Last mission to repair the Hubble telescope Hubble space telescope discoveries have enriched our understanding of the cosmos. In this special report, you will see facts about the Hubble space telescope, discoveries it has made and what the last mission's goals are.
For their own good
Fifty years ago, they were screwed-up kids sent to the Florida School for Boys to be straightened out. But now they are screwed-up men, scarred by the whippings they endured. Read the story and see a video and portrait gallery.
Fill out this form to email this article to a friend
Hondurans' thoughts turn to home and to gathering aid
By SAUNDRA AMRHEIN, Times Staff Writer
Published September 5, 2007
TAMPA - Throughout the holiday weekend, local Hondurans and business owners watched the television with dread, fearing a repeat of nine years ago when Hurricane Mitch killed thousands and set the country back 50 years.
Hurricane Felix on Tuesday smashed into the coast of neighboring Nicaragua as a Category 5 storm before it crossed into Honduras and began to rake the Central American country with heavy rains.
"I had a bad weekend," said Jenny Rodriguez, 26, owner of Honduras Package Express on Busch Boulevard.
In between clients Tuesday, she called her mother and five siblings in the state of Yoro, in the west of Honduras. By noon, they told her it had not yet started to rain where they are.
Rodriguez feared for some of her clients' families, who live on the east coast of Honduras, close to where the storm came ashore.
The same helpless feelings washed over her in 1998. She watched from Miami as Hurricane Mitch followed a similar path as Felix, but stalled over Central America for about a week, killing nearly 11,000 people and leaving another 8,000 missing, mostly in Honduras and Nicaragua.
Rodriguez, a permanent resident, says her only consolation is knowing she can gather aid and get it to Honduras after the storm passes.
"It's the only thing that sustains me, gives me hope," she said in Spanish.
Lurvin Lizardo, head of United Hondurans of Tampa, said she hopes to start organizing an aid drive as soon as the storm passes and the damage is known.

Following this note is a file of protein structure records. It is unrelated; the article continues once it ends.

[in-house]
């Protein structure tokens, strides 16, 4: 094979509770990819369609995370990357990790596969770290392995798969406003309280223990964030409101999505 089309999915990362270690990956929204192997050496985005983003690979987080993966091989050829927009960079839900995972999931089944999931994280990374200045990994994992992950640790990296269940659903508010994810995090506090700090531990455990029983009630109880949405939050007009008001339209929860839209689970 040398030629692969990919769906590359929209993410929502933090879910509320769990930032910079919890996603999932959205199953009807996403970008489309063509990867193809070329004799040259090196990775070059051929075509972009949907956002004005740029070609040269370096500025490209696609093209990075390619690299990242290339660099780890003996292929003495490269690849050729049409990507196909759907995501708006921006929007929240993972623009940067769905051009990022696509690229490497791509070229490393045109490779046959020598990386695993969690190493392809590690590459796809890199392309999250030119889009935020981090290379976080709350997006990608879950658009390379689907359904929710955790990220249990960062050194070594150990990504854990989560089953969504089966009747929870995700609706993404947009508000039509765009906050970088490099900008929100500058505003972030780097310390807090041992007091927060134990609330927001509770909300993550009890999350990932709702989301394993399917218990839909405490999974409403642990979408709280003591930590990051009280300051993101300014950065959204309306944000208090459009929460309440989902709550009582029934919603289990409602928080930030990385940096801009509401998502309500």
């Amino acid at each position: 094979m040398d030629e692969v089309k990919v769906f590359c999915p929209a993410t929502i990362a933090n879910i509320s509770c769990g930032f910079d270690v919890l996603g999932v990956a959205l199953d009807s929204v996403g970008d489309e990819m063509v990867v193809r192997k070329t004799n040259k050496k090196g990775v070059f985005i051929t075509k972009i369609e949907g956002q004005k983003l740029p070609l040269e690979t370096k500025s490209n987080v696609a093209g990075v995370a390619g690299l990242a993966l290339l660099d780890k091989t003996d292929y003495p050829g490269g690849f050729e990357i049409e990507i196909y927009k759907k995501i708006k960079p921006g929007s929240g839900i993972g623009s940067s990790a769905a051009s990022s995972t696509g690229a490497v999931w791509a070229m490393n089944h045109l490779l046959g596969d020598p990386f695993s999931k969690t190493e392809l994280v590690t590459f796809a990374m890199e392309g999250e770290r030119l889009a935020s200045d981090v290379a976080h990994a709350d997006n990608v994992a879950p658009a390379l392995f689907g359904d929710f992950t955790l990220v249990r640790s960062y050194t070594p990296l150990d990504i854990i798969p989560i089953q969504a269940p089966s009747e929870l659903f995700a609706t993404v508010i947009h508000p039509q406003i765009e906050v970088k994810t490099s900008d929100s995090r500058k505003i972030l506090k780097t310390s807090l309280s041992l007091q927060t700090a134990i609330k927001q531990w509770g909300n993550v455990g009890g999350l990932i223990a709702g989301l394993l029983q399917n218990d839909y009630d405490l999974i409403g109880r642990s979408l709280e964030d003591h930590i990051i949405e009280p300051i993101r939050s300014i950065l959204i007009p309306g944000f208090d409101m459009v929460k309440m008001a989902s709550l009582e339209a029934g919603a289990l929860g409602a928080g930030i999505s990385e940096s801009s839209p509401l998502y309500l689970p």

Lizardo, who received Temporary Protected Status like a lot of other Honduran immigrants after Hurricane Mitch, puts the number of Hondurans in the Tampa Bay area at 4,000 to 5,000.
Her father and several siblings live in El Progreso, a city near the northern coast. She called them for regular updates until Tuesday morning, when the lines went dead.
Debbie Helms, office manager of Roatan Charter in Pasco County's San Antonio also held her breath watching the storm approach Central America.
Her agency books travel and diving packages to Belize and the islands off Honduras' north coast, including Roatan.
After Hurricane Mitch, business fell by more than half, and tourism took years to recover.
"It's never really come back the same," she said.
But by 1 p.m. Tuesday, she got word from Honduras that its northern islands dodged a bullet as the storm moved through the heart of the mainland farther south.
"I'm just trying to figure out where everyone is," she said.
Carmen Algeciras worried about long-term damage to the region's economy.
She is the director of the USAID Farmer-to-Farmer Program, based at Florida International University in Miami.
The program received a $4.2-million grant four years ago to send U.S. farming and agricultural experts to Central America. The volunteers provide advice and training for cooperatives, universities, farmers' associations and small-to-medium farm enterprises to help alleviate poverty and promote trade-based growth in dairy, horticulture and tree crops, like mangos.
"I am definitely worried about the impact this is going to have on the producers we've been working with," Algeciras said. "It's going right through the farms we've been working with to support. What those ramifications are going to be in the longer term, it's very unpredictable."
Times researcher John Martin contributed. Saundra Amrhein can be reached at 813 661-2441 or firstname.lastname@example.org